It started several months ago, when Kavita John asked if I would be interested in officiating at her wedding in Bangalore. Kavita is the cousin of Veena Kapadia, whose wedding I did in Washington, DC, back in 2005. Veena’s whole family came for the event. I loved seeing the church filled with all those gorgeous saris, and the idea of doing a wedding in India sounded even better. So, when Kavita asked I didn’t have to think twice: I said yes.
It’s a long way from here to there—just about 24 hours of travel—and when I got to Bangalore at 3:00 a.m. I was exhausted. But after a few hours sleep I got up ready for a full day of adventure that included walking a few blocks from where I was staying to an open air market where people were selling flowers and food and everything else you can imagine under a canopy of huge trees with twisting limbs. The colors were incredible, and the smells delicious. Yes, I did pass a few cud-chewing sacred cows along the way, and a dozen stray dogs sniffing around for something to eat, but there were also all those beautiful people, and little children looking up at me with huge brown eyes like melted chocolate.
The wedding rehearsal was that afternoon, and somehow I managed to stay awake for it. I was back at St. John’s church the next day for the wedding itself, feeling much more rested, in fact, rested enough to go to the reception afterward and dance until midnight. But the wedding wasn’t over yet. There were events afterward that included a trip to the Nandi Hills (where a monkey stole my lunch!) to the Maharajah’s palace in Mysore, and a New Year’s Eve party with fireworks exploding everywhere around us in the neighborhood. On New Year’s Day I got up and accompanied my host family to church where I was invited to come back the next day (Sunday) and preach. Well, I wasn’t expecting that, but I’ve been preaching for years now—surely I could think of something to say before Sunday morning.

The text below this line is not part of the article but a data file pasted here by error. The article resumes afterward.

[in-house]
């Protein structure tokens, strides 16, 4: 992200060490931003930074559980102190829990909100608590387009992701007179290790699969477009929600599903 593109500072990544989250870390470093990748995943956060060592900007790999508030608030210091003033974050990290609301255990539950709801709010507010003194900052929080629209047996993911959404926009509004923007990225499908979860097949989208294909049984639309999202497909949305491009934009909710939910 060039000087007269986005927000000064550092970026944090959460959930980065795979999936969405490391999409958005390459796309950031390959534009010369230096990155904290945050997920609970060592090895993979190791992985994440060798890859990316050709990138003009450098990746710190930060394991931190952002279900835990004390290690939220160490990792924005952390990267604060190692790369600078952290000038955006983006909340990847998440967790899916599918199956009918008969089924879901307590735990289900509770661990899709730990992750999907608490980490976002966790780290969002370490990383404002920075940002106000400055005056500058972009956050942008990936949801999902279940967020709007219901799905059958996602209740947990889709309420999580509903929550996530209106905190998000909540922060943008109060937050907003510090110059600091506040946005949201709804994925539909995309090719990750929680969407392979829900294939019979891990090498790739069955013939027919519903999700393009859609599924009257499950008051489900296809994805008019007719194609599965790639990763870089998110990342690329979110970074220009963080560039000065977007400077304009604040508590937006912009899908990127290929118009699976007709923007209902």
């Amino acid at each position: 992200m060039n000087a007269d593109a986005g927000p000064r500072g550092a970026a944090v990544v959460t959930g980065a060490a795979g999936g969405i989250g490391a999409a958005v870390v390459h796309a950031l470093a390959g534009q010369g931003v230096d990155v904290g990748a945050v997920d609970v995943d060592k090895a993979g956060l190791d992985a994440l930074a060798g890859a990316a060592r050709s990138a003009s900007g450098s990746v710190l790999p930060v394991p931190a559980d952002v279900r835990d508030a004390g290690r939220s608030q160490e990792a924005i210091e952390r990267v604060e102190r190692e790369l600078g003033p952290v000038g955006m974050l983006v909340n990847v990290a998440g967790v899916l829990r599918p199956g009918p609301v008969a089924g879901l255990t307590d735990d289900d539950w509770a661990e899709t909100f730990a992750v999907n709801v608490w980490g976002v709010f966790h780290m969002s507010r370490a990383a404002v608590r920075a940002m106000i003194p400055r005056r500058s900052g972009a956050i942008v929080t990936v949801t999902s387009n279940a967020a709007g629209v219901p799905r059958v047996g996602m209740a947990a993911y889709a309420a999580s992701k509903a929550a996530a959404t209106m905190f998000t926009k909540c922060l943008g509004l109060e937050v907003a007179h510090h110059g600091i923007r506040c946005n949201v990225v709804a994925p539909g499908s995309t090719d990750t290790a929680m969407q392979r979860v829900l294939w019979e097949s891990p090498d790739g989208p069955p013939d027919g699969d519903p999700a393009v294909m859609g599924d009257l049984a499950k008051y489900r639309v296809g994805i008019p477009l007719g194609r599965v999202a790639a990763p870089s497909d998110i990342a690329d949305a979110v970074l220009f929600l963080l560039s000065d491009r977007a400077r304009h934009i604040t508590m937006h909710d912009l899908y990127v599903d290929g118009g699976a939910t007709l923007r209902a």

I did, and although I don’t think it was my best sermon ever it seemed to meet the needs of the day.
The trip ended with a visit to the family “farm” on the outskirts of Bangalore (actually a beautifully landscaped garden, with a manicured lawn that was perfect for a pick-up game of cricket). I sat under a coconut palm, sipping coconut water right out of the shell with a straw, marveling at the beauty of the place and—again—the people: this large, loud, laughing Indian family that had taken me in as if I were one of their own. Being with them was like being in a week-long group hug.
I’m back now (well, mostly) and gradually finding my way back into the right time zone, but grateful to God for the experience and wondering how he might use it for the good of his Kingdom.
Mission trip, anyone?